Earlier this year, the Canadian Soccer Association (CSA) announced its plans to bid to host the 2026 FIFA World Cup. The CSA has implemented a strategic four-year plan to transform the country into a leading soccer nation.
Canada will host the 2015 Women’s World Cup as well as the U-20 Women’s World Cup from August 5-24 of this year. Canada and Zimbabwe were the initial bidders for the U-20 Cup until Zimbabwe withdrew, leaving Canada as the sole contender. If the upcoming events prove successful for the country, they could pave the way for a shot at hosting the World Cup in 2026.
A safe bet
Recent hosting choices have been met with criticism amid concerns over high temperatures and allegations of corruption involving the 2022 Qatar tournament. Qatar will need to update their stadiums to comfortably accommodate attendees when the local temperature hits the expected 37°C mark during the event. FIFA will also need to complete their investigation regarding claims of financial wrongdoing linked to former Qatari board member Mohamed bin Hammam, who has been suspected of paying millions of dollars to buy support from African football officials.
Russia is slated to host the World Cup in 2018 and still has a ways to go regarding recovery from the negative publicity generated throughout the Sochi Winter Olympics. These controversies could ultimately bode well for Canada’s chances, as the country may be seen as a conservative “safe” bet when compared to other hosts or potential bidders.
The cost of hosting the Cup could be considerable. This year’s World Cup has cost Brazil an estimated $11.3 billion thus far. Most of the cost can be attributed to new stadiums and renovations: FIFA requires that the hosting city provide at least eight venues that seat 40,000-plus attendees and one stadium with a capacity of 80,000 to host the tournament final. At present, Canada’s largest venue is Montreal’s Olympic Stadium, which seats 56,302. Canada has six stadiums with capacity above the 40,000 mark. The CSA does not see a need for a lot of new construction, as many existing CFL venues are expandable.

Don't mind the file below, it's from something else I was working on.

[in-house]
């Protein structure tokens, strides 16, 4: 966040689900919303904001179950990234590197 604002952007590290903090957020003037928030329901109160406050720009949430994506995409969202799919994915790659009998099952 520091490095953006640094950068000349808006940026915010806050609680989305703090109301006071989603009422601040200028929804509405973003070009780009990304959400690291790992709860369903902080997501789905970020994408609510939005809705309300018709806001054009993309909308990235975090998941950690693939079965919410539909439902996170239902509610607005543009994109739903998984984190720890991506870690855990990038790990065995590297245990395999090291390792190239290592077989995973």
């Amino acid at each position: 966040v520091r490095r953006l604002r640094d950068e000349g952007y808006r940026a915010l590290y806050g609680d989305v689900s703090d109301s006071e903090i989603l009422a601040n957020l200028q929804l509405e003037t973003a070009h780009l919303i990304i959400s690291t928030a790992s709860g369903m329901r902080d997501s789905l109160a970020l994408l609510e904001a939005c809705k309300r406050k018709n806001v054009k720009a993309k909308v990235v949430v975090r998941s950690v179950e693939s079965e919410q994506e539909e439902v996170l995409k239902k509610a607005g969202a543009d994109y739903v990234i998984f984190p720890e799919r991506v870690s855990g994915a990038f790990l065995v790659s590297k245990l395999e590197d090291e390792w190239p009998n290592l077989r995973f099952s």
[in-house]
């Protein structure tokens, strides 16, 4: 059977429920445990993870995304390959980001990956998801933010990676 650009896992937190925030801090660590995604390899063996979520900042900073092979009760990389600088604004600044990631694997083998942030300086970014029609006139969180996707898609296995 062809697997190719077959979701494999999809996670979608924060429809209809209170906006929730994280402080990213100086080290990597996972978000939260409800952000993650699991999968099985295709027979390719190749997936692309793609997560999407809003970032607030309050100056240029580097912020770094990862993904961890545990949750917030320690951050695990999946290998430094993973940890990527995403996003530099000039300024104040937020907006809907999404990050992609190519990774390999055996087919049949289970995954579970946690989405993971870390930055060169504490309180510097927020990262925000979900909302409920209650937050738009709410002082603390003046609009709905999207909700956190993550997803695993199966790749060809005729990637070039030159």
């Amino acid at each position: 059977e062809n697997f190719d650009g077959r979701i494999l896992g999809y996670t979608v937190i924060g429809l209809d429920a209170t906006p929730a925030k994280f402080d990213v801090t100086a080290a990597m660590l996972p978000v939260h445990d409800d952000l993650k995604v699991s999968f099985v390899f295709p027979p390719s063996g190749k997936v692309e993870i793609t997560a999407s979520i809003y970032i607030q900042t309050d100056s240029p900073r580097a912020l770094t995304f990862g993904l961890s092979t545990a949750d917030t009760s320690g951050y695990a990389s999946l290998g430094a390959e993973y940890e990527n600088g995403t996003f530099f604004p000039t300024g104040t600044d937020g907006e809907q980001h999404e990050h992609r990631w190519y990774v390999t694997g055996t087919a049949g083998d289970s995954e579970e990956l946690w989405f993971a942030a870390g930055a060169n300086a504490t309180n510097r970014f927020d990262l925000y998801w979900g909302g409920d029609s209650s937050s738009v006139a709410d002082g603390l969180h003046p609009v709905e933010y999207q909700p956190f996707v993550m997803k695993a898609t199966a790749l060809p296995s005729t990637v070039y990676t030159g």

“I believe we have enough there to put a successful bid together in the stadia that are currently available and maybe one more that would meet the highest needs of FIFA,” says Peter Montopoli, general secretary of the CSA.
Whether or not hosting will benefit the country’s economy remains to be seen. A study by Goldman Sachs found a 2.7 percent market increase for the month following the World Cup. Conversely, a study conducted by economists at the University of Hamburg in 2009 found little to no economic gains in tourism, employment or income as a result of hosting the tournament. But hosting successful global competitions in Canada could certainly elevate the profile of soccer in the country, aid in the development of new commercial partnerships and bolster the athletic industry to create more revenue and jobs in the long run.